Australian Navy Expands Simulation Training For Future Electronic Warfare Sailors

  • Our Bureau
  • 03:11 PM, April 21, 2017
  • 2727
Australian Navy Expands Simulation Training For Future Electronic Warfare Sailors
Australian Navy Expands Simulation Training For Future Electronic Warfare Sailors

Australian Navy is extending its use of simulation in a collaborative project with Cirrus Real Time Processing Systems for training future electronic warfare sailors.

"A common electronic warfare sensor suite is planned across the future fleet. Moreover, the future electronic warfare sailors need to have the advanced skills to meet upcoming demand," the defense ministry announced Friday.

“A contract signed with the Australian Cirrus Real Time Processing Systems would result in advanced new maritime training systems designed and developed in Australia.” Minister for Defence Industry Christopher Pyne said.

“The contract valued at around $4.4 million will see the development of a tactical electronic warfare training system to provide tuition, assessment and qualification of electronic warfare practitioners across the full range of Navy ships, from a single facility ashore,” Minister Pyne said.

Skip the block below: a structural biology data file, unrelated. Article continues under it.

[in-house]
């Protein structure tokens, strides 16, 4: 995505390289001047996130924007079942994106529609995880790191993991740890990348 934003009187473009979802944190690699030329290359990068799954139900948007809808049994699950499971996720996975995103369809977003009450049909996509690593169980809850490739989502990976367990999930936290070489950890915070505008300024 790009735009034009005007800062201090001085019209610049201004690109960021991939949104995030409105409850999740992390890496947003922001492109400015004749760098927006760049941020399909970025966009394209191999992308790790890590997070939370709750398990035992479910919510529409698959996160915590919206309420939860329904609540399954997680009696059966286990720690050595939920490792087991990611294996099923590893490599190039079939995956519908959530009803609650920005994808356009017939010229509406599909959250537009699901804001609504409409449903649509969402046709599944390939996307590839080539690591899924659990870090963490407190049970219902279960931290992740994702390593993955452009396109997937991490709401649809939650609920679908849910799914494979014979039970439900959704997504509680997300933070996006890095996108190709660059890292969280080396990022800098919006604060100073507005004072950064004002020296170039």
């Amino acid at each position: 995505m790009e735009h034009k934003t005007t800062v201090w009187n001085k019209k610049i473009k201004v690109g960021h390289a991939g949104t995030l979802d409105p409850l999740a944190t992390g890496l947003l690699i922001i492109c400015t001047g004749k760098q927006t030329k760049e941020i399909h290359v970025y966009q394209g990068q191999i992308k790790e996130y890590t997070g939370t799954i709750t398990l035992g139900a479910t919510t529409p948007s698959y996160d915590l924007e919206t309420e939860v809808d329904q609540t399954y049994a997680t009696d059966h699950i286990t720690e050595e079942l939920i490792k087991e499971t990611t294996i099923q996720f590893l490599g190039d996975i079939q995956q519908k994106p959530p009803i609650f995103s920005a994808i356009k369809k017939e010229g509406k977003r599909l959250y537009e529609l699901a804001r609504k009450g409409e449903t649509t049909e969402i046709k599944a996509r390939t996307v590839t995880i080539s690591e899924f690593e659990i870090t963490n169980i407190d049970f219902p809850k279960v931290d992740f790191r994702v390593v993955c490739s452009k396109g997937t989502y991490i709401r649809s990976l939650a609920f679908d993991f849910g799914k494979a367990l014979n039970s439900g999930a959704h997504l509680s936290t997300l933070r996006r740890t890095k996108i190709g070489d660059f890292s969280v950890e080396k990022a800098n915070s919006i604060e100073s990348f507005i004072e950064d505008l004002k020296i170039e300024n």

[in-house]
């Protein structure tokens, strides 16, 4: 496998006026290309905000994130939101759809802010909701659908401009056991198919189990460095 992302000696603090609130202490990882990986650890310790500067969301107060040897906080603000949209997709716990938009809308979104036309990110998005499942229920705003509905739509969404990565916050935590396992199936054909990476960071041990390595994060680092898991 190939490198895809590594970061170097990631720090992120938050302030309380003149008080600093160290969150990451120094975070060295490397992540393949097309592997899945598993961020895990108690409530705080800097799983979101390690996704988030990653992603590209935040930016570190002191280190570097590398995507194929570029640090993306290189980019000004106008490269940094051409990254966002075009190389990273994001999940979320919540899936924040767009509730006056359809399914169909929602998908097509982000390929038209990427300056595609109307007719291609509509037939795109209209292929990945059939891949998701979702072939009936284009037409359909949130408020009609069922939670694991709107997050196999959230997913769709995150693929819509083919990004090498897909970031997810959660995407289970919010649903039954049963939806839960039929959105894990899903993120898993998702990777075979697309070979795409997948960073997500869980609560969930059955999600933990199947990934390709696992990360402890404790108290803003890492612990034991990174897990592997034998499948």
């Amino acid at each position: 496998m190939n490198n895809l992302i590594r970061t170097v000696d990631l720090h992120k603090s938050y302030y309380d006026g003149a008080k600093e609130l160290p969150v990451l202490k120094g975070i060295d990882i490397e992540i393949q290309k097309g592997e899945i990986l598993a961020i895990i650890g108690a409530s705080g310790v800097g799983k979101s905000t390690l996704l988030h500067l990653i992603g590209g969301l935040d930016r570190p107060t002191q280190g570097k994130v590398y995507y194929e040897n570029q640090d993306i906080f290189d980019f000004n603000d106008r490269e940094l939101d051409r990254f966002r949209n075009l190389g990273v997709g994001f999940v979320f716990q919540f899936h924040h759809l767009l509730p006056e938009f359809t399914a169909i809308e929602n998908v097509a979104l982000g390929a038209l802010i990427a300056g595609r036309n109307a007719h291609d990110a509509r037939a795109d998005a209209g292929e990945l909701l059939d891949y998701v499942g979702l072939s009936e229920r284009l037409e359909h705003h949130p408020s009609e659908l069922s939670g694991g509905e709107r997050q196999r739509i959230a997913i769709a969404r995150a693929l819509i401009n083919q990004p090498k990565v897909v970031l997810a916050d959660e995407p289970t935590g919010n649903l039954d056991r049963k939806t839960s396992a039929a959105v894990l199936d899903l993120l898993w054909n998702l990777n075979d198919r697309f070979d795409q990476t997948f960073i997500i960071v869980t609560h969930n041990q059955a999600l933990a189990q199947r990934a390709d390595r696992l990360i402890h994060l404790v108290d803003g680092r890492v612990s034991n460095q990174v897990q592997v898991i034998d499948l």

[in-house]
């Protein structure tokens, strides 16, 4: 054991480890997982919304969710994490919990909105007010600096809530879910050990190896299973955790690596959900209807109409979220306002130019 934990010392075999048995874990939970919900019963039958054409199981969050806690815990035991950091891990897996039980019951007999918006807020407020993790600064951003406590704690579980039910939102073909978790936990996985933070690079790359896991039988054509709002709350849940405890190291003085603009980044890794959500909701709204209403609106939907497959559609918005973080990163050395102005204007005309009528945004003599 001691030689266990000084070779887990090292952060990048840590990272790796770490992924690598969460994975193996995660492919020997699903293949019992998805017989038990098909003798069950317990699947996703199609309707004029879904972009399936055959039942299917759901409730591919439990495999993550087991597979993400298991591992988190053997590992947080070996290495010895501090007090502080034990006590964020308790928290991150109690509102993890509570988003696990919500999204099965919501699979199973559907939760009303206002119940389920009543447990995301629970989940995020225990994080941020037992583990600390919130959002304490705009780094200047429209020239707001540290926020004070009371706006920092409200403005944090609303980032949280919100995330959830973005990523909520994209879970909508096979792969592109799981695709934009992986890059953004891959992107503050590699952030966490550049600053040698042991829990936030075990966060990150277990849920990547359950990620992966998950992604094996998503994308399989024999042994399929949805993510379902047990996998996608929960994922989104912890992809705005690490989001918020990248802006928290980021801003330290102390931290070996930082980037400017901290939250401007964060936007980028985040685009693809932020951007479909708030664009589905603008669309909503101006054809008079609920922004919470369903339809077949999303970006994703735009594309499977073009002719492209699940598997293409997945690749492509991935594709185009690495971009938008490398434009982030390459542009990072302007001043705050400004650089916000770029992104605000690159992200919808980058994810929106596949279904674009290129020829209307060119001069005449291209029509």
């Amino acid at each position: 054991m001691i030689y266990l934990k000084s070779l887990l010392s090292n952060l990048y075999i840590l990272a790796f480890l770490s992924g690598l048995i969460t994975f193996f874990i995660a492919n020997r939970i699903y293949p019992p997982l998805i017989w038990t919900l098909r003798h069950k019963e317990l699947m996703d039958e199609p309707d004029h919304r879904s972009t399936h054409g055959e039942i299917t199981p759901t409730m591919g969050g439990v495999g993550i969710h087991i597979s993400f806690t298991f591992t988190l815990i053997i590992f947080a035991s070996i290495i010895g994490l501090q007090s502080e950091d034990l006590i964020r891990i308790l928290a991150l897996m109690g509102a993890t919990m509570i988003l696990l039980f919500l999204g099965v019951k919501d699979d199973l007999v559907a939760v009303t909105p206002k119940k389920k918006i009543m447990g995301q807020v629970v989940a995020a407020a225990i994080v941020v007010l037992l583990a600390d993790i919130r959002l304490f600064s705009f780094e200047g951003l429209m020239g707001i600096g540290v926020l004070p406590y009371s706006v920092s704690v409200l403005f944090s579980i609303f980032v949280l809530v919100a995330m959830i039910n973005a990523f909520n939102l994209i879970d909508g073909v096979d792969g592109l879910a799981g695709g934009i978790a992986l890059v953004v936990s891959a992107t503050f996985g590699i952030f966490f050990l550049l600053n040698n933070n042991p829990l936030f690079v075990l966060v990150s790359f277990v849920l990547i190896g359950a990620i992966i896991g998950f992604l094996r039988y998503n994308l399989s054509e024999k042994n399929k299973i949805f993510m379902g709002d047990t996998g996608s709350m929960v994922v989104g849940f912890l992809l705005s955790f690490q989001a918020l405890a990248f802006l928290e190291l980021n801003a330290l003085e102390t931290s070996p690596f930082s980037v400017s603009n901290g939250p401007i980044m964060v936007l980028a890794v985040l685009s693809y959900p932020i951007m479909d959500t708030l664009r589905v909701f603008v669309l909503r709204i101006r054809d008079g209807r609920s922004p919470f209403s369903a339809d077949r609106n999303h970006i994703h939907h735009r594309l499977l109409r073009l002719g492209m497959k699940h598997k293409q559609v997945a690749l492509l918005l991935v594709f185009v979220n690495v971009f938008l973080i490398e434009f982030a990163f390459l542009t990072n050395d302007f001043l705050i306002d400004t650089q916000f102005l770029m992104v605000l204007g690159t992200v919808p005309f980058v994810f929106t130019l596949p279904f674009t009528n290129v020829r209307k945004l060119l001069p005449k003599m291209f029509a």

The modernisation of training at the School of Maritime Warfare at HMAS Watson in Sydney would reduce the training burden on ships at sea and offers a consistent training continuum, Minister Pyne said.

“Navy’s current training facilities are based on the equipment and systems in the Adelaide and Anzac class frigates, but as these systems develop, so too must the training,” he said.

Tactical electronic warfare involves the effective employment of systems, tactics and operating procedures to exploit the electromagnetic spectrum to protect navy’s ships and people from all manner of threats.

“The enhanced training systems will be capable of generating scenarios that simulate physical and electronic attacks where control of the electromagnetic spectrum can neutralise those threats,” Minister Pyne said.

“The machines will be able to load relevant software to replicate different ship types and the layouts of electronic warfare systems at sea.” Pyne added.

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